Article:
Homegrown Health: How Eating Local Can Help the Community and Your Body

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Sign posted on the Detroit Hives grounds.
“No Trespassing: Honeybees," reads a sign posted near a fenced corner lot along East Warren on Detroit’s east side. “Please do not disturb,” it continues. “They are hard at work. Our farm’s food and flowers depend on them.”

Signs like these are becoming a more common sight throughout the Motor City. Once abandoned or underutilized city lots have been transformed into urban farms that are buzzing with activity.

For Detroit Hives, it all started when Timothy Paule Jackson caught a nasty cold in 2016. “I had a dry cough and couldn’t get rid of it,” he remembers. “I had tried everything … antibiotics, onions, garlic, turmeric.” A conversation with a clerk at a local convenience store led him to try local raw honey. “I pretty much laughed at him when he suggested it,” Jackson recalls, “but I was desperate.”

He was amazed that within a few weeks he was symptom-free. This prompted him to research honey’s health benefits. What he found was that honey from local bees boosts your immune system and helps the body fight environmental triggers. He also learned that local raw honey can help regulate blood sugar, condition the skin and hair, and soothe eczema.

That experience changed his life and that of his partner, Nicole Lindsey, who co-founded Detroit Hives in 2017. In the short year since establishing the nonprofit group, they have become experts on the healthy benefits of raw honey and on the honeybees’ important overall role in promoting healthy residents and a healthy food chain. 

Combating Food Deserts

Detroit Hives is one of many groups working to improve health and combat “food deserts,” defined as the lack of affordable, nutritious food in urban communities. Most, like Detroit Hives and Rising Pheasant Farms, attribute their strong start to Keep Growing Detroit, a nonprofit “dedicated to cultivating a food sovereign city where the majority of fruits and vegetables are grown by residents within city limits,” according to its website. 

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Collecting honey at Detroit Hives.
Among KGD’s many offerings is Urban Roots, a nine-week hands-on course designed to teach community leaders organizing and horticulture skills. More than 400 students have participated in the program, now in its 12th year. Graduates have led neighborhood workshops, hosted volunteer days, started food entrepreneurship projects and supported urban and community gardens throughout the city.

The group’s flagship effort, The Garden Resource Program, started in 2004 with 80 local farms. Currently, it works with more than 1,500 urban farms and some 25,000 residents in Detroit and suburbs Hamtramck and Highland Park. Ashley Atkinson, KGD’s co-director, is proud that Detroit has more gardeners and gardening per capita than any place in the country but says there’s always room for improvement.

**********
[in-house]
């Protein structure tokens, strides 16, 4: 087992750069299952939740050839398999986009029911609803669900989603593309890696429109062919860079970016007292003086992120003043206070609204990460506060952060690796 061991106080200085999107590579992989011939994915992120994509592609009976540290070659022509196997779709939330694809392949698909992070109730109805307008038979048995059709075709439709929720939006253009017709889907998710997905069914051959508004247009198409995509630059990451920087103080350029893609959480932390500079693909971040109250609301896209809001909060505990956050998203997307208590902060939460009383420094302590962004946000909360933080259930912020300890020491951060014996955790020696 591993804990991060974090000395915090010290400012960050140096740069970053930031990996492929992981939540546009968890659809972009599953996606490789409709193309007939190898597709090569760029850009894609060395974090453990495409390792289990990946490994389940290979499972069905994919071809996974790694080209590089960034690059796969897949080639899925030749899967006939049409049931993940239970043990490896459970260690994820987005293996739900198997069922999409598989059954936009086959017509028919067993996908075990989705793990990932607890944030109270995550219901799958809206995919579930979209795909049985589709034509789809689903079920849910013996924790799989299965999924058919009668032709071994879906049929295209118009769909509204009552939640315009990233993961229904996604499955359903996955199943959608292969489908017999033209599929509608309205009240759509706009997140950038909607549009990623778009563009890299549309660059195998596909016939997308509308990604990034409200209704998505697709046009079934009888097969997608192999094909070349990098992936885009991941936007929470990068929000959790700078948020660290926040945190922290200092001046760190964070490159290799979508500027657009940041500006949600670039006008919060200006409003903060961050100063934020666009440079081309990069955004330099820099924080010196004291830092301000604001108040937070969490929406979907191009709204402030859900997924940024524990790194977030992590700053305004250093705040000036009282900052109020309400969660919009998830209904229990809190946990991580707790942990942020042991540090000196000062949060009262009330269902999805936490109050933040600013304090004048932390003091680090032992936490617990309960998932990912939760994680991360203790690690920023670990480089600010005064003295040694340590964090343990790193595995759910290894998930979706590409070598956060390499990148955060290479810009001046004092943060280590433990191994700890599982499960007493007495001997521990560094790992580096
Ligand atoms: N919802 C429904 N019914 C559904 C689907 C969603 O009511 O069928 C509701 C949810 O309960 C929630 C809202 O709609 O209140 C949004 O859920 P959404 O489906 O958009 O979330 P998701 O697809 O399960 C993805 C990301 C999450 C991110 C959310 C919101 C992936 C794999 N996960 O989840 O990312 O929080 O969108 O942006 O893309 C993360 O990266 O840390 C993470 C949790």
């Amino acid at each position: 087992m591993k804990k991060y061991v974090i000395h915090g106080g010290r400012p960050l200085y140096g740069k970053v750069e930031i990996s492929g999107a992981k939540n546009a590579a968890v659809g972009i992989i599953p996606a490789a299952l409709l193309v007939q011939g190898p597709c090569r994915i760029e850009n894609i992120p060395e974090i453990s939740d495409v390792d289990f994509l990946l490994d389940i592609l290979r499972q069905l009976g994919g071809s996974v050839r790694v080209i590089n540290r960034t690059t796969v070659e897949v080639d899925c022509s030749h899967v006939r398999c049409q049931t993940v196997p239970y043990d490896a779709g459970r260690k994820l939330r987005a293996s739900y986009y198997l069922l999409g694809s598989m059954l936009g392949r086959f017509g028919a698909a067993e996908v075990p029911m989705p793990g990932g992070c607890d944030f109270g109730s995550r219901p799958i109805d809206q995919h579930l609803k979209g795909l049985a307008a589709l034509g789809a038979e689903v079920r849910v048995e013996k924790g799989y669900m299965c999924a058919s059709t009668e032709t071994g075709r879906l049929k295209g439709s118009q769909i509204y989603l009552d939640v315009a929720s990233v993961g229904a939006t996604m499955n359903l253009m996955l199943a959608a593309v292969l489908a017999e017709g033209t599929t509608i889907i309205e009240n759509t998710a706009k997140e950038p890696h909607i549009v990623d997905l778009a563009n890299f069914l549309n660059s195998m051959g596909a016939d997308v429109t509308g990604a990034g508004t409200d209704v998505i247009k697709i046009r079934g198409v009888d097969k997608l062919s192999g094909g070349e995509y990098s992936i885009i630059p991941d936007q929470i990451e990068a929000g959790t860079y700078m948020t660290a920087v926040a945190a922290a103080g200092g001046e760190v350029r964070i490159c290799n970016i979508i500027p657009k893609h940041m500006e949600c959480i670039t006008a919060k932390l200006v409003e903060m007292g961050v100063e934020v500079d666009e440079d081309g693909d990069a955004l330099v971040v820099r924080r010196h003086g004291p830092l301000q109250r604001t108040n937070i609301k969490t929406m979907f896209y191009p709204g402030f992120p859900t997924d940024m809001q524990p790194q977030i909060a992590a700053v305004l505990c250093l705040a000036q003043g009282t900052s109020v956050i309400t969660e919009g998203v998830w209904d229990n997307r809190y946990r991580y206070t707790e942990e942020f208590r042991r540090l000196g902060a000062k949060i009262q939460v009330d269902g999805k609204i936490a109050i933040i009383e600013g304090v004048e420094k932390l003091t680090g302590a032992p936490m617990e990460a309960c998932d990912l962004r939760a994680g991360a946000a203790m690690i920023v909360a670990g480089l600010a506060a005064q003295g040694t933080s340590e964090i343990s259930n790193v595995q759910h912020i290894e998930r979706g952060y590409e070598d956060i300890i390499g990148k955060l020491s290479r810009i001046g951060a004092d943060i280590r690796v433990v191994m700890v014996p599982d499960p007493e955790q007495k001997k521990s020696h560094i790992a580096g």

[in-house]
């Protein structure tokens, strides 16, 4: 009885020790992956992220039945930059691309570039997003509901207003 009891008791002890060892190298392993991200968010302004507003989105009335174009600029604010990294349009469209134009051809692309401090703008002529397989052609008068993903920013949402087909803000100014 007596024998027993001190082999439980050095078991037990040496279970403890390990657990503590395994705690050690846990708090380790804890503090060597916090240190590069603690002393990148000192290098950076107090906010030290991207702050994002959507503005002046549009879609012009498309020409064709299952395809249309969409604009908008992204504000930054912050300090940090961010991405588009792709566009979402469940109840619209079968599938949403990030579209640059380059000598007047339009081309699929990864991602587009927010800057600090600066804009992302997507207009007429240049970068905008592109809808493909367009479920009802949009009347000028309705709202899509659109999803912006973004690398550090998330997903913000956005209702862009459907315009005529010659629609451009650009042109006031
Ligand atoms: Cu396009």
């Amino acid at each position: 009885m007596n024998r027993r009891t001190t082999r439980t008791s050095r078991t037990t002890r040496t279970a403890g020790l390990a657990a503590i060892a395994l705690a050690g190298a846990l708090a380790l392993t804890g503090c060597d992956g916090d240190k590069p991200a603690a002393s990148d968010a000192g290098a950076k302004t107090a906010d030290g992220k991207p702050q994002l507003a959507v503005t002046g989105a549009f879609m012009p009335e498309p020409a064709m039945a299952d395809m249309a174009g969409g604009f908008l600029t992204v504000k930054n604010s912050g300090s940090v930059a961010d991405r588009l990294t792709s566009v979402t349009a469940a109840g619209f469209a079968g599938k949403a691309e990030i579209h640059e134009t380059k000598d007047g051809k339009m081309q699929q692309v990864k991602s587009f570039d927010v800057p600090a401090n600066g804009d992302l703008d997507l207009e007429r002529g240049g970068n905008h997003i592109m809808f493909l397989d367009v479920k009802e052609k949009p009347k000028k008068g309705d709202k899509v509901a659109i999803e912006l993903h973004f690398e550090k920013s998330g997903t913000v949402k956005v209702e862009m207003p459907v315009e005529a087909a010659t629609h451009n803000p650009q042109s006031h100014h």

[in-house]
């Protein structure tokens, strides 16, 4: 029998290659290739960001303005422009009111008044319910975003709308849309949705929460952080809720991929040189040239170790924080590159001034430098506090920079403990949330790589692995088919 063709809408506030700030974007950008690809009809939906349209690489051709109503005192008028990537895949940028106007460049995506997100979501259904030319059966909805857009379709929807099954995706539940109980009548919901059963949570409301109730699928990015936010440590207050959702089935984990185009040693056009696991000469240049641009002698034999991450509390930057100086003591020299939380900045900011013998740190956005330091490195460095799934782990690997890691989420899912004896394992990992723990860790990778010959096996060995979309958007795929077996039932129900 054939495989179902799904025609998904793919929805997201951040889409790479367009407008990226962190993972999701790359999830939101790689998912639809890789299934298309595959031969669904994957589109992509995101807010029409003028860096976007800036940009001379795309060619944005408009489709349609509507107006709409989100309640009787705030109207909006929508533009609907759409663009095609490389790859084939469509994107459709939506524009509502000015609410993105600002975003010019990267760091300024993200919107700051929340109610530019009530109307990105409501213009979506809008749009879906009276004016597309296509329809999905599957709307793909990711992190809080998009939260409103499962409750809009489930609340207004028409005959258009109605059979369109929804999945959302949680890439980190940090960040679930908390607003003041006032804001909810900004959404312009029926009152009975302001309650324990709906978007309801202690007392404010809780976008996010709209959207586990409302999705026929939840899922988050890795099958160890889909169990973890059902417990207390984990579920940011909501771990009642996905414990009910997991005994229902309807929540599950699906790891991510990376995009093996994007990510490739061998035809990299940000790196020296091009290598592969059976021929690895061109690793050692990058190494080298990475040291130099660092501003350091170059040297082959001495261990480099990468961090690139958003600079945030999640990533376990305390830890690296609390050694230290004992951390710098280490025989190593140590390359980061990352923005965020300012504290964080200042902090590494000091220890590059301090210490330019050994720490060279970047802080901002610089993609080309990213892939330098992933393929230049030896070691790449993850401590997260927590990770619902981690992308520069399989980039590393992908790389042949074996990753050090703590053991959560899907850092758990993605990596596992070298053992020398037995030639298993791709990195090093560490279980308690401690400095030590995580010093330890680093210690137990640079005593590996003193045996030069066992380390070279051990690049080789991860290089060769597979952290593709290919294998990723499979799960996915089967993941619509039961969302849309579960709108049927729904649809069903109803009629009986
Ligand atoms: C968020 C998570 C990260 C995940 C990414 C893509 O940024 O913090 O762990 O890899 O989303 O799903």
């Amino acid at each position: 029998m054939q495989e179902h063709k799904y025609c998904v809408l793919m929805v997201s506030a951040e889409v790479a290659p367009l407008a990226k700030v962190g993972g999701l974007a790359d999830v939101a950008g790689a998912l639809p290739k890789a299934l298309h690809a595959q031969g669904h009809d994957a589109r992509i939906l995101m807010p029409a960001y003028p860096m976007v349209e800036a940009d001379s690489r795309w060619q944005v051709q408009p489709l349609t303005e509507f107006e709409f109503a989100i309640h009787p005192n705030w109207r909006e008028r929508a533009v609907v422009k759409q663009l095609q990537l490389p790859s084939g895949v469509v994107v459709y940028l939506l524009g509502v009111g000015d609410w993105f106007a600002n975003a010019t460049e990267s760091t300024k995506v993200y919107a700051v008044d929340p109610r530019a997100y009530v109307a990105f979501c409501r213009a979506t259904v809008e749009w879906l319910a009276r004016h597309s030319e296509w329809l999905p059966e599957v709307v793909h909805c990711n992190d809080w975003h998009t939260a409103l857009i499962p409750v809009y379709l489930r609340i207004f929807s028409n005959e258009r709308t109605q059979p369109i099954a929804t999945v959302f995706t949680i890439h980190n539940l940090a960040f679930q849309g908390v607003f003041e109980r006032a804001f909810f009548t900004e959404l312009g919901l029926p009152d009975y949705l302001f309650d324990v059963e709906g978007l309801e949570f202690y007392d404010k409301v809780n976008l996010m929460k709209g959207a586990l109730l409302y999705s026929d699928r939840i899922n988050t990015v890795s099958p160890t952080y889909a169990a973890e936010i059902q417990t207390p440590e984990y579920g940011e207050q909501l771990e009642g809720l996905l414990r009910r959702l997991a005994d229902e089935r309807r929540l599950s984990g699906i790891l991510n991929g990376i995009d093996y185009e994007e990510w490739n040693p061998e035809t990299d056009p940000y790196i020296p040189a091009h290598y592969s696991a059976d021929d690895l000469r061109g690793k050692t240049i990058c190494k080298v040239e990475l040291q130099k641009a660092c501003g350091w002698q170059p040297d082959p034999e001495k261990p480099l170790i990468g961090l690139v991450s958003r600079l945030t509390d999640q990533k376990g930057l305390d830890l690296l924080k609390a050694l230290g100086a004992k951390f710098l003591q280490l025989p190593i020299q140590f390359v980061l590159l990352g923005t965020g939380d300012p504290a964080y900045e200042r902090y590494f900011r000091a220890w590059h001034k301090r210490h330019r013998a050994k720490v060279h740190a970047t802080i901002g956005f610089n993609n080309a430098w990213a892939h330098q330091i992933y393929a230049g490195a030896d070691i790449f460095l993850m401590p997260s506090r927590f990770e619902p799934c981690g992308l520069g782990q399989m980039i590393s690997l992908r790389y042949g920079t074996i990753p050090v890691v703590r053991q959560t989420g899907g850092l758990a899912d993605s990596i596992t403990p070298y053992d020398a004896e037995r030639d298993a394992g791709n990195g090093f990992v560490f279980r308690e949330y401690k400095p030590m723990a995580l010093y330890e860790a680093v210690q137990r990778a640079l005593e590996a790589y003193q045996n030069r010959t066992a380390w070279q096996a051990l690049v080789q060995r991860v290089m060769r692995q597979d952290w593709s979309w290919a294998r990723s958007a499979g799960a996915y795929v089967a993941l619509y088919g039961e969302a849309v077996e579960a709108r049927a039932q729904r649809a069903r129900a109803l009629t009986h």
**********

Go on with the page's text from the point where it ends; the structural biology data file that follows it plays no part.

“When you know where your food comes from, it’s better for your body and for the environment,” she says.

Rising Pheasant Farms got its start in 2009. A regular at the city’s Eastern Market, it specializes in shoots and microgreens but also grows tomatoes, spinach, kale, carrots, beets, scallions, peas, beans and other in-demand crops. Its owners believe that eating and growing local “promotes healthy relationships with our food and our community and decreases health issues and food safety concerns,” owner Carolyn Leadley says. (For more about farmers’ markets, see sidebar on page 12.)

The health benefits of local foods are clear, Leadley says. Few things beat the feeling of growing and eating your own fruits and veggies. “Everyone can grow something,” she insists, “even if it is just a few herbs on your windowsill.”

If you can’t, the next best thing is to support local farmers. “We can all learn to appreciate the ebb and flow of eating seasonally,” Leadley adds.

Urban farms, like hers, are “an opportunity to build community, educate folks about the organic and local urban agricultural movement and increase accessibility to local, naturally grown produce,” Leadley says. It all adds up. “It’s better for our families, for the farmers who grow it and for the earth.” And there’s no denying that farm-fresh flavor, she adds. “You can’t beat the taste of produce that only traveled a few miles to get to market.”

Farm to Table

No garden? No problem. You can enjoy fresh fruits and veggies even if you can’t grow your own.

0891 Pro Tip DesignYou can find farmers’ markets, offering plenty of farm-to-table options, in most large and even some small cities. In southeast Michigan, two to consider are Eastern Market, Detroit, with a rich history since 1891; and the Flint Farmers’ Market, sponsored by HAP and long focused on community nutrition.

Categories: Get Healthy, Get Involved

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